Ohio State vs. Michigan: 5 Halftime Adjustments the Wolverines Must Make to Win

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Ohio State vs. Michigan: 5 Halftime Adjustments the Wolverines Must Make to Win
AP Photo/Carlos Osorio

It’s the game.

No, not “the game.” The Game.

The 17th-ranked Michigan Wolverines (9-2, 5-2 in Big Ten) are playing host to the arch-rival Ohio State Buckeyes (6-5, 3-4) at the Big House in the teams’ 108th all-time meeting.

And despite the coaching turmoil in Columbus with Urban Meyer reportedly set to be named the new Buckeyes’ head man as early as Sunday…and new Michigan coach Brady Hoke’s attempt to end the Wolverines’ seven-game skid against the hated team from Ohio and secure a big-time bowl matchup…hey, there’s an actual game being played out on the field.

After two hard-fought quarters, here are four things Michigan must do to stay in the game against Ohio State.

 

1. Contain and Pressure Braxton Miller

Many see the Buckeyes’ freshman quarterback as a younger, less experienced, yet perhaps more talented version of Michigan quarterback Denard Robinson. He’s a dynamic athlete with a great arm who can run the ball, but he’s had trouble with both his accuracy and decision-making when he throws, completing just 48 percent of his passes coming into today’s matchup with the Wolverines.

The more Greg Mattison and his defense can keep Miller between the tackles and get some pressure on him from their front seven, the harder it’s going to be for the Buckeyes’ young signal-caller.

The Wolverines have already sacked Miller and forced a holding call in the end zone, so they’ve been fairly successful to this point. But they’ll have to stay focused, because Miller, like Robinson, is capable of breaking off a huge run at any moment (see: Miller’s 24-yard scramble to convert an important third-down play on Ohio State’s field-goal drive early in the second quarter; see: Miller’s 19-yard touchdown run).

2. Stuff the Ohio State Run

Did you know that Army and Navy are the only worse passing teams in Division I-A than Ohio State?

Did you know that there are single players who have more catches than Ohio State does as a team?

Yikes.

So how is Ohio State going to try to move the ball? Well, probably on the ground.

If Michigan is able to contain the rushing of Miller and Boom Herron and force Miller to throw the ball, they’re likely to force him into mistakes. They haven’t stuffed them yet, but they’ll need to in the second half.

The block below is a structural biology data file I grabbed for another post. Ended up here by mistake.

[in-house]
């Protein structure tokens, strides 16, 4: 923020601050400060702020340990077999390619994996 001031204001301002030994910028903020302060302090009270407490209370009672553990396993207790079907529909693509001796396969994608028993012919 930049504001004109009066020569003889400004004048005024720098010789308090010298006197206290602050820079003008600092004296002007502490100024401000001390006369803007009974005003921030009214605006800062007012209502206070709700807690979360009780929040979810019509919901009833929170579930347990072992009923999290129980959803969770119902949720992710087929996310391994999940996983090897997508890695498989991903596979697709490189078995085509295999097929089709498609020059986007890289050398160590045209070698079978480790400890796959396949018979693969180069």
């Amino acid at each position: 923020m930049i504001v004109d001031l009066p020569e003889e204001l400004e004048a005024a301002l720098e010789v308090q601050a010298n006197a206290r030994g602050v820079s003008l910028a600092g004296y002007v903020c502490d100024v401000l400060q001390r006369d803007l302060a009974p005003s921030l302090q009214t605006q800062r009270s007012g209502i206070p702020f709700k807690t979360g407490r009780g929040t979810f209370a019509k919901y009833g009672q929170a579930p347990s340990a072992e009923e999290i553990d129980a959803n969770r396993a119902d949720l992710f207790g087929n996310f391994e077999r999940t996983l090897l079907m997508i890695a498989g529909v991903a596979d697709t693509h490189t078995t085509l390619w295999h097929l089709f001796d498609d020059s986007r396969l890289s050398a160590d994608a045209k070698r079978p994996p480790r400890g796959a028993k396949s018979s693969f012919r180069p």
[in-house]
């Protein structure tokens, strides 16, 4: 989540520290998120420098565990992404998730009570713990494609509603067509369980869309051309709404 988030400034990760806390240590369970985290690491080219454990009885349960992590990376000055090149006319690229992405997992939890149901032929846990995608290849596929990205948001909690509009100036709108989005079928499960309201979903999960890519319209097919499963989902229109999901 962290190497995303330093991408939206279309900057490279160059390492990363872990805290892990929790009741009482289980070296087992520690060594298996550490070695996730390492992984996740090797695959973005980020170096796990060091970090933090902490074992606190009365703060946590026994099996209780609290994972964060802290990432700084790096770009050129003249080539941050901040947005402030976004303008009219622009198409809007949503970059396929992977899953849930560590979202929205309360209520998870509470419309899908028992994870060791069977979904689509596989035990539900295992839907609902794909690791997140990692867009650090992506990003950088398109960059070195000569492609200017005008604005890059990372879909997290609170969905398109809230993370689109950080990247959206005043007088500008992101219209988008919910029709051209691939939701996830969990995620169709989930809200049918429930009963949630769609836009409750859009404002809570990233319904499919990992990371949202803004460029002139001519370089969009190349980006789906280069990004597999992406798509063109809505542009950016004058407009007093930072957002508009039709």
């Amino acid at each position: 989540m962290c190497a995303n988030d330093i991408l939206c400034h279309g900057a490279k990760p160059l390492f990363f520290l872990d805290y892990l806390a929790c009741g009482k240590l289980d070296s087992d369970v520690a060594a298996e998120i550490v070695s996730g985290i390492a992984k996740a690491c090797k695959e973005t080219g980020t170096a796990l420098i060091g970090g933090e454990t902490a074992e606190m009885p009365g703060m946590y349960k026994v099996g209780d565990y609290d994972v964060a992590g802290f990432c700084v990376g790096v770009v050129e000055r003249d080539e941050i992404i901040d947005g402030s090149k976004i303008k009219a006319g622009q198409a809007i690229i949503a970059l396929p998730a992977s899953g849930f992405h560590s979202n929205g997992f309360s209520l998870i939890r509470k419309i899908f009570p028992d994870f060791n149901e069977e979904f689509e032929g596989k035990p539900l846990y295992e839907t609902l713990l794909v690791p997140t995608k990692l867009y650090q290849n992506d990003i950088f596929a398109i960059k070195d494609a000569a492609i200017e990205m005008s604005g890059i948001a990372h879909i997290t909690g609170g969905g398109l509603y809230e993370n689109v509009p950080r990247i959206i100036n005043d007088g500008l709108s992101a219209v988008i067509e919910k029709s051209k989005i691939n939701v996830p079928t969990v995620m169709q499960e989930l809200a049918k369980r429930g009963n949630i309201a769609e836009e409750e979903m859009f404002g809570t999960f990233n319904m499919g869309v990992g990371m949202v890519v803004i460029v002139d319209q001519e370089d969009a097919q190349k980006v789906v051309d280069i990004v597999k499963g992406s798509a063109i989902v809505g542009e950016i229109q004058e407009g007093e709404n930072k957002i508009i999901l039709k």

AP Photo/Tony Ding

3. Get the Running Game Going

Remember last week when the Wolverines spanked Nebraska by rushing for 238 yards total, 138 of them by Fitz Toussaint, who added two scores for good measure?

Yeah, that was awesome.

Yes, Denard has already scampered for a 41-yard score, but offensive coordinator Al Borges needs to keep mixing up the play-calling and get the Wolverines moving on the ground.

Of course, that’s also dependent on the offensive line opening up the proper holes and the runners finding them.

4. Dominate the Offensive Trenches

Last week against Nebraska, the Michigan front five absolutely dominated the Huskers' front seven, opening up monster-truck-sized holes for Robinson, Toussaint and others.

They’ve done pretty well so far against the Buckeyes, but that domination needs to continue for Michigan to run the ball effectively and for Denard to have the time he needs to make good decisions and throw the ball.

5. Win the Turnover Battle

Michigan, for the first time in years against Ohio State, is the better team. The Wolverines should win this game.

But they can definitely lose it.

How? By turning the ball over.

Denard Robinson has struggled much of the season with bad decisions, bad throws and bad interceptions, though he’s been less sloppy in recent weeks. He’s also put the ball on the ground twice, turning it over once after getting popped on a third-down run. That fumble led to the go-ahead score for Ohio. 

Borges’s play-calling has been relatively conservative to this point, which is wise. But as long as Denard can avoid those bad throws and avoid giving the Buckeyes easy scoring chances, the Wolverines should win The Game for the first time in seven years.

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